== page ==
Use these questions as guidance when critically evaluating your texts, but remember that you do not have to use them all in your writing.
Critical Evaluation of Sources
Is the source: Source type a book, a journal, an e-journal, an Internet article, a newspaper, a magazine, a blog
Why the source was chosen
How does the text relate to your research topic – does it provide background information, support for an argument, relevant data / details about the issue?
Authority of the writer
Who is the writer? Where do they work? Have they published other works on this topic? Is the writer an expert or well-known in this field? Are they widely cited they are by others in the field?
Authority of the website
What website posted the article? Is the article from a peer-reviewed journal? What organisation does the website represent? How recently was the text published? How up-to-date is the information in the text? If it is a website, when was it last updated? How recent is the data
that the text presents? Are there references to other recent publications? If the text is not recent, is this important? Has anything happened since it was written (for example, new theories, economic crisis)? What is the author’s purpose in writing the text (for example, to persuade, to present an opinion, to report on research, to promote an idea , to describe)? Does the text provide valuable information? Do you agree/disagree with the arguments presented in the text? Explain your opinion. Does the text have links to other useful texts / websites? What are the weaknesses / limitations of the text? What evidence and examples does the writer use? How reliable is the information? Does the information seem reliable? Are ideas supported by references to other writers? Is the content fact or opinion?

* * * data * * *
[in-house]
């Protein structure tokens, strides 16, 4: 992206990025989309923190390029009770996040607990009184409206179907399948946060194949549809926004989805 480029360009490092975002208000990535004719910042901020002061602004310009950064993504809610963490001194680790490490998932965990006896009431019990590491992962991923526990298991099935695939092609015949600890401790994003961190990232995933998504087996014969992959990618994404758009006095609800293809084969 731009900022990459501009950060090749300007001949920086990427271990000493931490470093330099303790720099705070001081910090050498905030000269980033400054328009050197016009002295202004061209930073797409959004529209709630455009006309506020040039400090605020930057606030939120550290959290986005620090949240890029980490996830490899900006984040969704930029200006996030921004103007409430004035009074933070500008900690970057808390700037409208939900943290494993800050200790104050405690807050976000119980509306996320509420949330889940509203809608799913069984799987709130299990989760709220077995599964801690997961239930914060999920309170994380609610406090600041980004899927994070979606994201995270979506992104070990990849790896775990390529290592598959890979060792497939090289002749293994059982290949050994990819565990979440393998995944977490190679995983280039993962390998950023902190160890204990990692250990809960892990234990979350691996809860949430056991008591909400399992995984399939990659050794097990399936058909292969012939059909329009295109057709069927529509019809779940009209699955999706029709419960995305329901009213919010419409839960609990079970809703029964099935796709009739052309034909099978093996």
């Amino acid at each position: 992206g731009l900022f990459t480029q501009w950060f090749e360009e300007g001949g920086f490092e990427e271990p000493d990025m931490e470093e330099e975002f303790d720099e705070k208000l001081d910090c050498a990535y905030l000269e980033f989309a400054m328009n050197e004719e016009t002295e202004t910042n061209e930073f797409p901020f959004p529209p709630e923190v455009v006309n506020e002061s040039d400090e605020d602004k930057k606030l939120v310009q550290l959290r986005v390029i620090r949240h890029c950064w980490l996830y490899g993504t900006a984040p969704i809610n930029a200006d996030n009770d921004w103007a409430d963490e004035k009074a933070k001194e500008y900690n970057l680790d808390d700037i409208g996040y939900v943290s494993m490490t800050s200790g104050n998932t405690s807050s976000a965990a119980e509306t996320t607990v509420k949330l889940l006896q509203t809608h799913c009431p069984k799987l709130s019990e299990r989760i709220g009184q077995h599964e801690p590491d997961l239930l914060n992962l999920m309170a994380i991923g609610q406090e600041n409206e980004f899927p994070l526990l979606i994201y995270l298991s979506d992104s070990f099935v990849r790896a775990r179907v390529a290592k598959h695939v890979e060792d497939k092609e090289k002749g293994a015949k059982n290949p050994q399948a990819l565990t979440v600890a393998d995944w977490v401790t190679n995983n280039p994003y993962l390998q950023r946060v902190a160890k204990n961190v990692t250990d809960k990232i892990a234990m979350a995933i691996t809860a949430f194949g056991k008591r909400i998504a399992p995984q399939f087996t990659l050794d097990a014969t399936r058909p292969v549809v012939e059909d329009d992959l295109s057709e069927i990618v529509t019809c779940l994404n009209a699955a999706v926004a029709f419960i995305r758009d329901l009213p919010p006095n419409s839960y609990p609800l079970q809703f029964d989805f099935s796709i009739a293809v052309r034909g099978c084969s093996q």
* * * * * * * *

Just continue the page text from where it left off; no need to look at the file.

Who is the expected reader (for example, students, academics, the general Audience public)? Are technical terms used? Are technical terms...
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